[Air-L] Research on Twitter - a couple of questions

Ulf-Dietrich Reips u.reips at ikerbasque.org
Tue Jan 17 05:16:54 PST 2012


Hi Monica and all:
I agree entirely with Sava's answers.

Furthermore it is important to know that there are two sources of 
geolocation information one can tap into: geotagged tweets versus 
profile-based location. Sarita's e-mail below addresses the problems 
with the latter source.
The vast difference in reliability of the two sources of geolocation 
information imho needs to be addressed in any serious research using 
Twitter data. Here a quote from our own Twitter paper: "The iScience 
API that is used in Global Search ... shows geotagged tweets only 
(i.e., there is no profile-based location inference)."
Feel free to download our paper, it is #92 on 
http://personalwebpages.deusto.es/reips/pubs/publications.html
Our Web service is at http://tweetminer.eu

Best wishes
Ulf

At 7:34 Uhr -0500 17.1.2012, Sarita Yardi wrote:
>Hi Monica,
>
>This paper can probably answer some of your questions.
>
>Abstract: "Little research exists on one of the most common, oldest, and
>most utilized forms of online social geographic information: the "location"
>field found in most virtual community user profiles. We performed the first
>in-depth study of user behavior with regard to the location field
>in Twitter user profiles. We found that 34% of users did not provide real
>location information, frequently incorporating fake locations or sarcastic
>comments that can fool traditional geographic information tools. [....]"
>http://www.brenthecht.com/papers/bhecht_chi2011_location.pdf
>
>
>----
>School of Interactive Computing
>Georgia Institute of Technology
>www.cc.gatech.edu/~yardi
>
>
>On Tue, Jan 17, 2012 at 12:29 AM, Monica Barratt <tronica at gmail.com> wrote:
>
>>  Dear AoIR members
>>
>>  Recently there have been more scholarly articles published using
>>  Twitter data in the health field. I've found myself as a peer-reviewer
>>  of one such article. In case the authors happen to be subscribed, I'll
>>  keep the exact topic quiet... but basically what the authors are doing
>>  is using Twitter's advanced search function to compile a database of
>>  Tweets which they then subject to a simple content analysis.
>>
>>  I have done my own research and discussed the issue with local expert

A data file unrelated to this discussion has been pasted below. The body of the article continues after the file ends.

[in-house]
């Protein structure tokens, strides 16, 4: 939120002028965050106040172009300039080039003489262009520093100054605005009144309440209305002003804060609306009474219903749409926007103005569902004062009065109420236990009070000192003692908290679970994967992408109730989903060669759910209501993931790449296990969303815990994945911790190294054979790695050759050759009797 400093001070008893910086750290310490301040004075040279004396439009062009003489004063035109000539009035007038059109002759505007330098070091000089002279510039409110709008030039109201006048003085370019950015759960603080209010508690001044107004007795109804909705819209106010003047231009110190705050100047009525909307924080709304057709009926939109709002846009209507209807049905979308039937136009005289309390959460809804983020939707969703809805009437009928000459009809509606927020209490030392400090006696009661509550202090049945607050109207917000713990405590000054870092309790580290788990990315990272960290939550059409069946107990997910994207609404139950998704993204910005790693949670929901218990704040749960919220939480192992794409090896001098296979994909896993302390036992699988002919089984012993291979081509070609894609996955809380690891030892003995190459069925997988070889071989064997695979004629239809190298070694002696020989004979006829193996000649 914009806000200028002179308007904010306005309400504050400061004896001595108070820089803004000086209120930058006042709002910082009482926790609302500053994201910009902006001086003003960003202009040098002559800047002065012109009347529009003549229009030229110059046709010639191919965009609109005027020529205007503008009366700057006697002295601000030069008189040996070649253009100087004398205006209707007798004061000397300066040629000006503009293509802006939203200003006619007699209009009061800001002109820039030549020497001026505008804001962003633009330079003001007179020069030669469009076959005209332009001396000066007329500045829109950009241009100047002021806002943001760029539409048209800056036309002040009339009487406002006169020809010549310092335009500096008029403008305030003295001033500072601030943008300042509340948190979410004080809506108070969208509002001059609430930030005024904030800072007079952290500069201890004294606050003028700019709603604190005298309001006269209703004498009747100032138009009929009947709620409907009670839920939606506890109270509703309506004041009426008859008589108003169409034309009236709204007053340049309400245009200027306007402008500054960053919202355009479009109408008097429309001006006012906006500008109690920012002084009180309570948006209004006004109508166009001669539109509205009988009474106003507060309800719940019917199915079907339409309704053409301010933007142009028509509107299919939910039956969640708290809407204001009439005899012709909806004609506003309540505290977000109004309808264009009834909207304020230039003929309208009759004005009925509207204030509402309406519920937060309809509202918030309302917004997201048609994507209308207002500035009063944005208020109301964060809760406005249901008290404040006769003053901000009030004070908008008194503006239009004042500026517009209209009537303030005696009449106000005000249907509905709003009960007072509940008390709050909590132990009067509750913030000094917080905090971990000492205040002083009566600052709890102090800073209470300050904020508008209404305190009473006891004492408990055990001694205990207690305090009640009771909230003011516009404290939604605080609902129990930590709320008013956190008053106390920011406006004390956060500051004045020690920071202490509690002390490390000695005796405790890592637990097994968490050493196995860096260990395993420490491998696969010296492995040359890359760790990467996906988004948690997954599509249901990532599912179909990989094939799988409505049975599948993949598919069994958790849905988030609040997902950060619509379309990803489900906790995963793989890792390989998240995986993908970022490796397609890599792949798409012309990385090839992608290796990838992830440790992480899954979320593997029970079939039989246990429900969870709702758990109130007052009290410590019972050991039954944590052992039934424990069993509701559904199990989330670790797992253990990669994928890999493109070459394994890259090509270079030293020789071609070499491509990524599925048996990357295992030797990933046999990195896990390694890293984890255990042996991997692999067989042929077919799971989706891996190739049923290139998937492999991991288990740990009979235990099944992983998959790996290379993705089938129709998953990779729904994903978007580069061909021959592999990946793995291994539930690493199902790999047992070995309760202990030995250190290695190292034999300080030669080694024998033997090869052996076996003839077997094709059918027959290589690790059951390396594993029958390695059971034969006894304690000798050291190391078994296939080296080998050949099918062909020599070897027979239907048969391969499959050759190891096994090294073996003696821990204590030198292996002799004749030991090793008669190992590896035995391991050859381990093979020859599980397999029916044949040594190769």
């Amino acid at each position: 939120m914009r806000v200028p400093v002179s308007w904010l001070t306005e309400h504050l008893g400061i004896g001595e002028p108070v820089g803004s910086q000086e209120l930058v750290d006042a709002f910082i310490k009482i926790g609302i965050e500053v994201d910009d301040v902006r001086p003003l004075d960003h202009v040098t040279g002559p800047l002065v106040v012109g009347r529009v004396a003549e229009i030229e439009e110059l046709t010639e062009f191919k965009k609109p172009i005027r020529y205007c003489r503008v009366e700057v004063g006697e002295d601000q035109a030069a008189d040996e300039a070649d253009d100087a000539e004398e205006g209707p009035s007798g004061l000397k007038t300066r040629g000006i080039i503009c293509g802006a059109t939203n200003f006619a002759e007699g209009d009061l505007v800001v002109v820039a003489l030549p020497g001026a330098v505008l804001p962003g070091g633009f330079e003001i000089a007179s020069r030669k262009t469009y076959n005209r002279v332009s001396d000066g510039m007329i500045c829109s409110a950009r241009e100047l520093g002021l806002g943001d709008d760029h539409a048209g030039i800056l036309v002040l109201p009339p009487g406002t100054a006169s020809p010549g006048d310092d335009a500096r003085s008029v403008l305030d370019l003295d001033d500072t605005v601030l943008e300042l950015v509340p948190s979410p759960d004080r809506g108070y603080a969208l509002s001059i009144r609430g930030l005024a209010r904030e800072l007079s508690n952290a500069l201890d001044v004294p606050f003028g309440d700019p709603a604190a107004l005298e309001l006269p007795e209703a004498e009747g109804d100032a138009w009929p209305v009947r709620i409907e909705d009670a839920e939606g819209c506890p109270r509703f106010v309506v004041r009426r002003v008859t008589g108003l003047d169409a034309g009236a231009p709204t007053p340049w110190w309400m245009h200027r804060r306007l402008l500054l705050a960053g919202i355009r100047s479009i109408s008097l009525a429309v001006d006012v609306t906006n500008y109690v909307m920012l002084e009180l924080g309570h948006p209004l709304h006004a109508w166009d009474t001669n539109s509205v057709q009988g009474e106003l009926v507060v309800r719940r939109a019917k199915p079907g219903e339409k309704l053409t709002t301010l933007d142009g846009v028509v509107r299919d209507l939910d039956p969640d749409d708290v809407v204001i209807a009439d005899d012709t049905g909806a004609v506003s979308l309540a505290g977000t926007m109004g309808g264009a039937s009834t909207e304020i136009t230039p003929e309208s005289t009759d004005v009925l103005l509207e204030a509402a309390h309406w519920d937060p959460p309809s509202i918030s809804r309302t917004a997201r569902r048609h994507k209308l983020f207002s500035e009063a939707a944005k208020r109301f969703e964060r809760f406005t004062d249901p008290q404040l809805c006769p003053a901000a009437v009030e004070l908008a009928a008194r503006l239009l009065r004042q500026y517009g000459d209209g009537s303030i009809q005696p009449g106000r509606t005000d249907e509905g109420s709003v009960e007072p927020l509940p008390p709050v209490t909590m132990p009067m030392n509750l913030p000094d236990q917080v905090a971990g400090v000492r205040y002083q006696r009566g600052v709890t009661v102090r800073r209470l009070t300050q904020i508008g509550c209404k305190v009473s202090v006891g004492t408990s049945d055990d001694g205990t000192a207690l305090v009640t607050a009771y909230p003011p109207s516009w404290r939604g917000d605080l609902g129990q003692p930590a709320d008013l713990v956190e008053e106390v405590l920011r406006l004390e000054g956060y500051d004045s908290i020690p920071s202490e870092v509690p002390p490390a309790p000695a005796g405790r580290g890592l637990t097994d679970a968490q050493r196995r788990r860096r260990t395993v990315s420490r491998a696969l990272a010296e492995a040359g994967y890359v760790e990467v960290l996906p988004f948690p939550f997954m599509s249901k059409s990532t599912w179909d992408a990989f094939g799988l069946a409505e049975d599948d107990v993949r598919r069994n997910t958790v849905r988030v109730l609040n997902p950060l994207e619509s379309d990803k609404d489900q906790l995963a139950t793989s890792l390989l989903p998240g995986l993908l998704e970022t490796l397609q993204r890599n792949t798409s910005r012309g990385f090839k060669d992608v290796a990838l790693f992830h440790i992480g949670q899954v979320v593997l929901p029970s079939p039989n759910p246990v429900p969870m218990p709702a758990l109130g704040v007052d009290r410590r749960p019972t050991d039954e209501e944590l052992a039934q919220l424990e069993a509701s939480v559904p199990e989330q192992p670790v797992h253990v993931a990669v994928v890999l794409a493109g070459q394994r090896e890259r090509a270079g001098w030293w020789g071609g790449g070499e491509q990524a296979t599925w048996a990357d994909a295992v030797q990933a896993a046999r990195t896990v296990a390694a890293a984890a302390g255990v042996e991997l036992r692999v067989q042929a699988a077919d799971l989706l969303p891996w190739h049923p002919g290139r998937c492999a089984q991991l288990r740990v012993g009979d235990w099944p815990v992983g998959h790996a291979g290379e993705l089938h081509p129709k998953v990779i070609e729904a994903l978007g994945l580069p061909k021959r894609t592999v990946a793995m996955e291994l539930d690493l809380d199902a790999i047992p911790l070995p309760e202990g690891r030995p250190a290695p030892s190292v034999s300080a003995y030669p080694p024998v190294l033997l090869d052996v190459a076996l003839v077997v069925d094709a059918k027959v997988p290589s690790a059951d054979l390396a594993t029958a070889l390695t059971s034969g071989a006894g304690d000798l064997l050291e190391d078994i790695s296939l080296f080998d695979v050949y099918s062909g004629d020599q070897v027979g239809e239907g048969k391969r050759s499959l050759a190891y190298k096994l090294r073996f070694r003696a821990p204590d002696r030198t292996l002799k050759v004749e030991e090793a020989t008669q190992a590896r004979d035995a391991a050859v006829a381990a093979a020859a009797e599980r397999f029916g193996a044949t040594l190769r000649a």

>>  Axel Bruns, however I'm still a bit unclear on a couple of points, and
>>  wondered if anyone reading could assist me:
>>
>>  1. The authors draw samples of Tweets over a specific time frame from
>>  specified US cities. They appear to assume that by using the advanced
>>  search option 'Near this place' and entering the city name will bring
>>  up all tweets from that city or surrounds (see
>>  https://twitter.com/#!/search-advanced ). But wouldn't that only bring
>>  up the tweets from people who have nominated their home city or
>>  geolocated their tweets? Don't many users do neither of these things
>>  and therefore the corpus of data would be incomplete?
>>
>>  Can anyone verify this ... and also does anyone know if there is any
>>  research on the proportion of Twitter users whose location would be
>>  known and therefore would be included in such a dataset?
>>
>>  2. The authors use profile images to ascertain the approximate age and
>>  gender of account holders. In my experience, many people use profile
>>  images that do not represent themselves - eg. celebrities or past
>>  images of themselves or images of themselves with others.
>>
>>  Is this an accurate or useful way of dealing with Twitter profile data
>>  or is it too flawed as a technique to be useful?
>>
>>  While I'm not an expert in Twitter research, it seems to me that
>>  Twitter research is on more solid ground when using a hashtag to
>>  identify a corpus of Tweets, as this is the method Twitter users
>>  employ too.
>>
>>  Thanks for your thoughts/help
>>
>>  Monica
>>
>>  Research Fellow @ National Drug Research Institute, Curtin University
>>  _______________________________________________
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